Despite dismal trading conditions in SA's airline industry, Comair has enjoyed an unbroken record of profit since its inception 73 years ago. The JSE-listed company, which operates low-cost brand kulula.com and British Airways under licence, has also consistently rewarded shareholders with dividends. The shocking resignation of its long-time CEO has left analysts wondering who can fill his big shoes.
In South Africa's notoriously tough aviation industry, it's quite rare to find a long-serving CEO who is able to take an airline to greater and more profitable heights.
Consider South African Airways (SAA). The state-owned airline has had seven CEOs (including those appointed on an acting basis) over the past 13 years.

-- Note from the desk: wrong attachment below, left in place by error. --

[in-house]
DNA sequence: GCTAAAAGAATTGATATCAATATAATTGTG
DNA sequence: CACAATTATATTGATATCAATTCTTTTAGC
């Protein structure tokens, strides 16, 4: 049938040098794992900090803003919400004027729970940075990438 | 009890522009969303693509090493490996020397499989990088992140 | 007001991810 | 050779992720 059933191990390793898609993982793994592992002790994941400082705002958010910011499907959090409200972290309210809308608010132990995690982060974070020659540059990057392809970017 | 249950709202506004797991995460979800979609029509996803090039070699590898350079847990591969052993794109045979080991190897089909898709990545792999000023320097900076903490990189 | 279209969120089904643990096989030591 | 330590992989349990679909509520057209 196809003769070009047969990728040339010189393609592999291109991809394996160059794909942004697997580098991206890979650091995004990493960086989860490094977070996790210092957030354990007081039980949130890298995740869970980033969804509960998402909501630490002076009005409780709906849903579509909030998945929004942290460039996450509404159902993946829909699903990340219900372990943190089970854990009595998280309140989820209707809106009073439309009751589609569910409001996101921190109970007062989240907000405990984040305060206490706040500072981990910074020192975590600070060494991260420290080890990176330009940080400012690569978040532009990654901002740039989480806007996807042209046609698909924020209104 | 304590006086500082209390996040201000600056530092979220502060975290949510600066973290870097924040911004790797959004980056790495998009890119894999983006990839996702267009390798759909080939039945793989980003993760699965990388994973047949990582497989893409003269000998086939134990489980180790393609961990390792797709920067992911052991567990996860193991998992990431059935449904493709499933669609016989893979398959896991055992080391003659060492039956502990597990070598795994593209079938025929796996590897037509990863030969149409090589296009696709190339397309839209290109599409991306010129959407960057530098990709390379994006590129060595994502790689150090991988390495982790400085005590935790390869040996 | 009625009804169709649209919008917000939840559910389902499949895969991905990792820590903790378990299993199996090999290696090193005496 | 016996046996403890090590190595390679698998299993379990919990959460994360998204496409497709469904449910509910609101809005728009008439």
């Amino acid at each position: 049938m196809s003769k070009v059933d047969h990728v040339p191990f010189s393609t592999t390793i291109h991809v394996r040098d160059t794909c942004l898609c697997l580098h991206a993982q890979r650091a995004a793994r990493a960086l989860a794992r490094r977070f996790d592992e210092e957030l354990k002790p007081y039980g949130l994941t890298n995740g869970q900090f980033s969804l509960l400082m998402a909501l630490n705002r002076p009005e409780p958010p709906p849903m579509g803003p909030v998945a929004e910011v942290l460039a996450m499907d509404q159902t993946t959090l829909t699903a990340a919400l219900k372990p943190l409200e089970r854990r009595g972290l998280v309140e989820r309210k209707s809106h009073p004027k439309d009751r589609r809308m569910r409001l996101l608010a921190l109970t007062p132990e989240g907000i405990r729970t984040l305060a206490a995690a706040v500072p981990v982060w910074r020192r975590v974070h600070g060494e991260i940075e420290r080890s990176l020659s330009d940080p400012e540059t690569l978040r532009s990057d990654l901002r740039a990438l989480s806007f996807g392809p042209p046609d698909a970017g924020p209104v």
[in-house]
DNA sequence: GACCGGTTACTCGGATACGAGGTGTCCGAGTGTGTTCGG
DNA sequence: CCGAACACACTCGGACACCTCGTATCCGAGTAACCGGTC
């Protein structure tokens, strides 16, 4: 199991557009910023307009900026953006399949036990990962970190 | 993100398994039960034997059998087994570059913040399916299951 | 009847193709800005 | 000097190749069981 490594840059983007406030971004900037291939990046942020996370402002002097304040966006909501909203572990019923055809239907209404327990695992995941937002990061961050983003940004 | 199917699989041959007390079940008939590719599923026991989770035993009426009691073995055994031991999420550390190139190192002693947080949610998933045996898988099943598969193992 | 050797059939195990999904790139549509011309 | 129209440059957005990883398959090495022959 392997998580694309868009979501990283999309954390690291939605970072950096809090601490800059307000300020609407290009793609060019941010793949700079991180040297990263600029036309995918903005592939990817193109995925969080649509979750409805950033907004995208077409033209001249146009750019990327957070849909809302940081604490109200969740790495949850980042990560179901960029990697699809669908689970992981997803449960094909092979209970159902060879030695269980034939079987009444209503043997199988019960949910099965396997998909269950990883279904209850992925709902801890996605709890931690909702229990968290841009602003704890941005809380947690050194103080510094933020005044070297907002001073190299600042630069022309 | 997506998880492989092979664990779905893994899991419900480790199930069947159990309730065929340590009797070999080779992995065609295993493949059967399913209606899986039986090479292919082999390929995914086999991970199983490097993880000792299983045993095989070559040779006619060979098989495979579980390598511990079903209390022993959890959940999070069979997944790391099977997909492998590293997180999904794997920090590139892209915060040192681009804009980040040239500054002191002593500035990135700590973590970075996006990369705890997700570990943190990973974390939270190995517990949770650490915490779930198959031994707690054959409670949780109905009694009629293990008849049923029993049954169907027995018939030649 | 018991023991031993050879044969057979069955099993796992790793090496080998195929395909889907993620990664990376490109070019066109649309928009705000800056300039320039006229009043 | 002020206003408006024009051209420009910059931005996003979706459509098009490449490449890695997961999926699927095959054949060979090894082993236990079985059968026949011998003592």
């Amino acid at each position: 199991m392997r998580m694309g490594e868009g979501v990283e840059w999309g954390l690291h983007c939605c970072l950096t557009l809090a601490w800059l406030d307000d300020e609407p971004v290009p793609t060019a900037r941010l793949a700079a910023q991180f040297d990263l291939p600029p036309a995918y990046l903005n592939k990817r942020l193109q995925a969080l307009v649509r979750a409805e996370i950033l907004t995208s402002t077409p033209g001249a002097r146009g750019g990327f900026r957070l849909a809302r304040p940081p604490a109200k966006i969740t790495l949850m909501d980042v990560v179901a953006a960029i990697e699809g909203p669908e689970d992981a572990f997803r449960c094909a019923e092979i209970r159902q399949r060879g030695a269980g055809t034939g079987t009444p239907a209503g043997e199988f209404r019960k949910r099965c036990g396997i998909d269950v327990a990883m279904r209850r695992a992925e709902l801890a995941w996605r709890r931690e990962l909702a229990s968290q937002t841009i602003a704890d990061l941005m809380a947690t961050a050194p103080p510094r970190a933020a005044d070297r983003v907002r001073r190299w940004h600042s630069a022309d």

Even with a revolving door of CEOs -- some of whom had business and aviation experience, but made poor judgments -- SAA is bankrupt and has relied on more than R40-billion in taxpayer funds since 1999 to remain airborne.
There is still doubt whether the herculean turnaround strategy implemented by business-savvy SAA CEO Vuyani Jarana will work because the strategy itself requires an additional R22-billion over the next three years. That's money that the airline doesn't have.
Comair, the JSE-listed aviation company that operates low-cost brand kulula.com and British...